For all the dire warnings over China’s retreat from U.S. government debt, there’s one simple fact that is being overlooked: American demand is as robust as ever.

Not only are domestic mutual funds buying record amounts of Treasuries at auctions this year, U.S. investors are also increasing their share of the $12.9 trillion market for the first time since 2012, data compiled by Bloomberg show.

The buying has been crucial in keeping a lid on America’s financing costs as China — the largest foreign creditor with about $1.4 trillion of U.S. government debt — pares its stake for the first time since at least 2001. Yields on benchmark Treasuries have surprised almost everyone by falling this year, dipping below 2 percent last week.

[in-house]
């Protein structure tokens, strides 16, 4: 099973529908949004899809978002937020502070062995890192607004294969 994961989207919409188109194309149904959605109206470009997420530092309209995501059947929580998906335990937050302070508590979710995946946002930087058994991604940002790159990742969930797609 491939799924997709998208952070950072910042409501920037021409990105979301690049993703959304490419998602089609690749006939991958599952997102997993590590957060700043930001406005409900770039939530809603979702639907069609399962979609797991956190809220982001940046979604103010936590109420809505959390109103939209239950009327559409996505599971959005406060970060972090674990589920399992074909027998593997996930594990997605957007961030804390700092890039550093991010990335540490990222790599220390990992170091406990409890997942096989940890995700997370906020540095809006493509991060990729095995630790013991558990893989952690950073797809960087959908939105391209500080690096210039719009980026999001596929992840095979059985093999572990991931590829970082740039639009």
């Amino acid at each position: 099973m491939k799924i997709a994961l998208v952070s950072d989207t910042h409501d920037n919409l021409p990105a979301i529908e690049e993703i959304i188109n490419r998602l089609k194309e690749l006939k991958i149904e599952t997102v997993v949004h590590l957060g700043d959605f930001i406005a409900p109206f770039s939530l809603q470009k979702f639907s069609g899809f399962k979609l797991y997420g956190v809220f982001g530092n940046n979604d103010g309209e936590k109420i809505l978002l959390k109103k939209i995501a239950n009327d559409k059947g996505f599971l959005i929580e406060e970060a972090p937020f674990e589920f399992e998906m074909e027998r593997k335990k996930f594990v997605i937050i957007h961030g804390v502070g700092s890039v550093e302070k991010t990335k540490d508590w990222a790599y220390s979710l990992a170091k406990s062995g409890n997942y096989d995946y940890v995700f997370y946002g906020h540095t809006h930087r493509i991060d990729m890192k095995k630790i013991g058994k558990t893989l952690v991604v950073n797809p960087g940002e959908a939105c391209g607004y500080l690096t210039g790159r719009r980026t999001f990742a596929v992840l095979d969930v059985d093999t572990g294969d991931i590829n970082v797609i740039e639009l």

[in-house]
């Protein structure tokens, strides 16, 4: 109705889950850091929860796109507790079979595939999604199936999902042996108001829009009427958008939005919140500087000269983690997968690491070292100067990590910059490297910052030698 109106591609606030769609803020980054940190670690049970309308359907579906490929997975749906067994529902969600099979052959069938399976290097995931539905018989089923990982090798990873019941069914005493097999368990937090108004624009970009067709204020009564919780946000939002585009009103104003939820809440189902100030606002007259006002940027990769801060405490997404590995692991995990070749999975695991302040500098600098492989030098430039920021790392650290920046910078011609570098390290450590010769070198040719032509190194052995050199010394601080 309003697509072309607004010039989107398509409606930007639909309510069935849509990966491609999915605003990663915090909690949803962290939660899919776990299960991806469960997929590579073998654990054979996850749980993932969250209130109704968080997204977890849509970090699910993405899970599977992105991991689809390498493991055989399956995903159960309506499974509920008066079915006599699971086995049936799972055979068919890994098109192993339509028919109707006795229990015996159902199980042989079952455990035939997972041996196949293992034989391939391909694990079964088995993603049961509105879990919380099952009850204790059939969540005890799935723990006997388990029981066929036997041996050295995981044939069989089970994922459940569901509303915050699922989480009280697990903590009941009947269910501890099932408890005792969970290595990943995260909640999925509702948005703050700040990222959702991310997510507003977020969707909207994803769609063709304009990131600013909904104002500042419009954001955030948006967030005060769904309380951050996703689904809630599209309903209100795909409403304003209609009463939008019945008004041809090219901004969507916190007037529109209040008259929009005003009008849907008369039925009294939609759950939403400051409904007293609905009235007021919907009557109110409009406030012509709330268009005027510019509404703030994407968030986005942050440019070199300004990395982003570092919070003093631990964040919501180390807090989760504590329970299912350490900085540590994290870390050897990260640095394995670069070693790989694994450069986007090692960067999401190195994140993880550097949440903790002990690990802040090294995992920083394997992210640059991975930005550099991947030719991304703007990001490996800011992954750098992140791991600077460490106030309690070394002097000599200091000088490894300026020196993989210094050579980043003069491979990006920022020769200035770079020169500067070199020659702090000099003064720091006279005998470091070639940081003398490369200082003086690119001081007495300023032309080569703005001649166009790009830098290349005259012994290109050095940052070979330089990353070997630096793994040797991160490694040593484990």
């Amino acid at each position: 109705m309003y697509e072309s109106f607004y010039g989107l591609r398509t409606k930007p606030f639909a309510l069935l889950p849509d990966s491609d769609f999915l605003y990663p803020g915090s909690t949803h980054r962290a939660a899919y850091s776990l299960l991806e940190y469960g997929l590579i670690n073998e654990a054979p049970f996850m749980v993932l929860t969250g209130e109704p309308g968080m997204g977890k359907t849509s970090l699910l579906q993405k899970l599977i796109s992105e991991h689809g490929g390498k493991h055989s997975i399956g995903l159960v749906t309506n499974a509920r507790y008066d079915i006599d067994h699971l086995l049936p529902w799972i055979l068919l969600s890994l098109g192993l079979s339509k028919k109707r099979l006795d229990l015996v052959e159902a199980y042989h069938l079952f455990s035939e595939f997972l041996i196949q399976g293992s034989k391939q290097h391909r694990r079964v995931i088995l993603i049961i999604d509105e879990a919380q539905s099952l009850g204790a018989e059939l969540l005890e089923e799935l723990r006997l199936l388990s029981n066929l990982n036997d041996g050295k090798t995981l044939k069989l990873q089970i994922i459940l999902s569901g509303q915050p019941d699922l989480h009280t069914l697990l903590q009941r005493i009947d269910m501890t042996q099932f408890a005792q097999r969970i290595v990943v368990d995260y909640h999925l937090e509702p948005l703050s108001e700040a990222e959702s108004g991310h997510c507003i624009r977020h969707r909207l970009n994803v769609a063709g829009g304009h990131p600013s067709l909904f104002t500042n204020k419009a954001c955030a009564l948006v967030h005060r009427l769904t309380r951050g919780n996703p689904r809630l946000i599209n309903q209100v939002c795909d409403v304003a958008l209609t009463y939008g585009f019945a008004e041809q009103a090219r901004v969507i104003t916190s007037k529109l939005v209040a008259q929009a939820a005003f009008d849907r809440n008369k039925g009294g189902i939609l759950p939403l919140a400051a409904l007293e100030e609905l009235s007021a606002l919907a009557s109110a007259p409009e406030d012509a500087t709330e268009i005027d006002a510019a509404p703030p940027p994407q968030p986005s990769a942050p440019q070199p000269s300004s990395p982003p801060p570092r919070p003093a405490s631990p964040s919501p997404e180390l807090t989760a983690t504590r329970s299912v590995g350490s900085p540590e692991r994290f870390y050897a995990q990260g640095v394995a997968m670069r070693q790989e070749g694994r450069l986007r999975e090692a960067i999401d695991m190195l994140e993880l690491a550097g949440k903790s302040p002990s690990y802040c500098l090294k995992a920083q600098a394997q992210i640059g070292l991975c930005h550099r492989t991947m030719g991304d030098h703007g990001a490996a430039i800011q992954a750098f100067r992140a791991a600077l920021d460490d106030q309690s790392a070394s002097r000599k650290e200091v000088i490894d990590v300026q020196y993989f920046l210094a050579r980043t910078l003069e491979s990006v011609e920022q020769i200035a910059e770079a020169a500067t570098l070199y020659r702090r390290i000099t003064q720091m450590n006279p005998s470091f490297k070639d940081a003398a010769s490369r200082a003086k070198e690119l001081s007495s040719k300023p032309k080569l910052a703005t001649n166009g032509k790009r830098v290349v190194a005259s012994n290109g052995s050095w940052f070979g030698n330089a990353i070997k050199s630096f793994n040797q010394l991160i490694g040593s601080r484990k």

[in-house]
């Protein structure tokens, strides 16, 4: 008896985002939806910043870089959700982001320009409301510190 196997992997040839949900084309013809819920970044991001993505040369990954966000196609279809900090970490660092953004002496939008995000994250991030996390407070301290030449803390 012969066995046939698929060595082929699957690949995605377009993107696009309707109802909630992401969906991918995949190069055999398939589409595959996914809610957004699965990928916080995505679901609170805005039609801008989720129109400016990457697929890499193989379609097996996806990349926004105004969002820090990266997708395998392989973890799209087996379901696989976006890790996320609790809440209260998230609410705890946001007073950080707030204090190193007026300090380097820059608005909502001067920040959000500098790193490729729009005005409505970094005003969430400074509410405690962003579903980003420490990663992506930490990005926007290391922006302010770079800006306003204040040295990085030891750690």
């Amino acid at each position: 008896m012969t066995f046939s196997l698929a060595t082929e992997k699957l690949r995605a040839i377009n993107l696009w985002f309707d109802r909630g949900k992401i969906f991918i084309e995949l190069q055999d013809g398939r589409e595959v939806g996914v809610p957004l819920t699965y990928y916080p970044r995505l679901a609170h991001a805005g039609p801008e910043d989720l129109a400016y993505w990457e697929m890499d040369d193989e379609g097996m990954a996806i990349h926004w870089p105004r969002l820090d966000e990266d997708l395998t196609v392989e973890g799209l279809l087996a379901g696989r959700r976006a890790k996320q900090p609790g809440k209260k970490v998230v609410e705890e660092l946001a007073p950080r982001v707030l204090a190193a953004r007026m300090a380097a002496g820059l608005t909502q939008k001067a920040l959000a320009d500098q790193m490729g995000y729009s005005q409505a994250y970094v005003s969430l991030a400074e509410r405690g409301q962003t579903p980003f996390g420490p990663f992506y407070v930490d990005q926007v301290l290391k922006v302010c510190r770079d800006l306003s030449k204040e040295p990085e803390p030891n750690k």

It’s not the scenario that doomsayers predicted would leave the U.S. vulnerable to China’s whims. But the fact that Americans are pouring into Treasuries may point to a deeper concern: the world’s largest economy, plagued by lackluster wage growth and almost no inflation, just isn’t strong enough for the Federal Reserve to raise interest rates.

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